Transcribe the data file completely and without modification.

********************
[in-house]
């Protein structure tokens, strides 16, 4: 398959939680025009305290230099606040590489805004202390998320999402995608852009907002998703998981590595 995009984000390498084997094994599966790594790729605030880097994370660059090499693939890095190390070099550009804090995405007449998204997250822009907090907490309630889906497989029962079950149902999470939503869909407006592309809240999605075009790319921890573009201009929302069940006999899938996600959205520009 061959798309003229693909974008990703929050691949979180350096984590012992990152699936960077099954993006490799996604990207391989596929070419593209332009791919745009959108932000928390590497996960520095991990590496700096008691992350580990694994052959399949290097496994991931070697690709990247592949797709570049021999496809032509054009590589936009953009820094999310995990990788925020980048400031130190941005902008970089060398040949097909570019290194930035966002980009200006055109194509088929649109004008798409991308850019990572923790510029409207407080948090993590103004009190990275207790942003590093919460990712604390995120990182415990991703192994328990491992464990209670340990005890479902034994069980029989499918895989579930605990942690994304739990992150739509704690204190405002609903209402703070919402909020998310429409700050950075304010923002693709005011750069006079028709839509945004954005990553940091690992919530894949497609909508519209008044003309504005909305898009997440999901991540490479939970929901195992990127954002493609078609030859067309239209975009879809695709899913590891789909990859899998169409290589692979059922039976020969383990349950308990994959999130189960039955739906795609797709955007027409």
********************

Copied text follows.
[in-house]
């Protein structure tokens, strides 16, 4: 398959939680025009305290230099606040590489805004202390998320999402995608852009907002998703998981590595 995009984000390498084997094994599966790594790729605030880097994370660059090499693939890095190390070099550009804090995405007449998204997250822009907090907490309630889906497989029962079950149902999470939503869909407006592309809240999605075009790319921890573009201009929302069940006999899938996600959205520009 061959798309003229693909974008990703929050691949979180350096984590012992990152699936960077099954993006490799996604990207391989596929070419593209332009791919745009959108932000928390590497996960520095991990590496700096008691992350580990694994052959399949290097496994991931070697690709990247592949797709570049021999496809032509054009590589936009953009820094999310995990990788925020980048400031130190941005902008970089060398040949097909570019290194930035966002980009200006055109194509088929649109004008798409991308850019990572923790510029409207407080948090993590103004009190990275207790942003590093919460990712604390995120990182415990991703192994328990491992464990209670340990005890479902034994069980029989499918895989579930605990942690994304739990992150739509704690204190405002609903209402703070919402909020998310429409700050950075304010923002693709005011750069006079028709839509945004954005990553940091690992919530894949497609909508519209008044003309504005909305898009997440999901991540490479939970929901195992990127954002493609078609030859067309239209975009879809695709899913590891789909990859899998169409290589692979059922039976020969383990349950308990994959999130189960039955739906795609797709955007027409």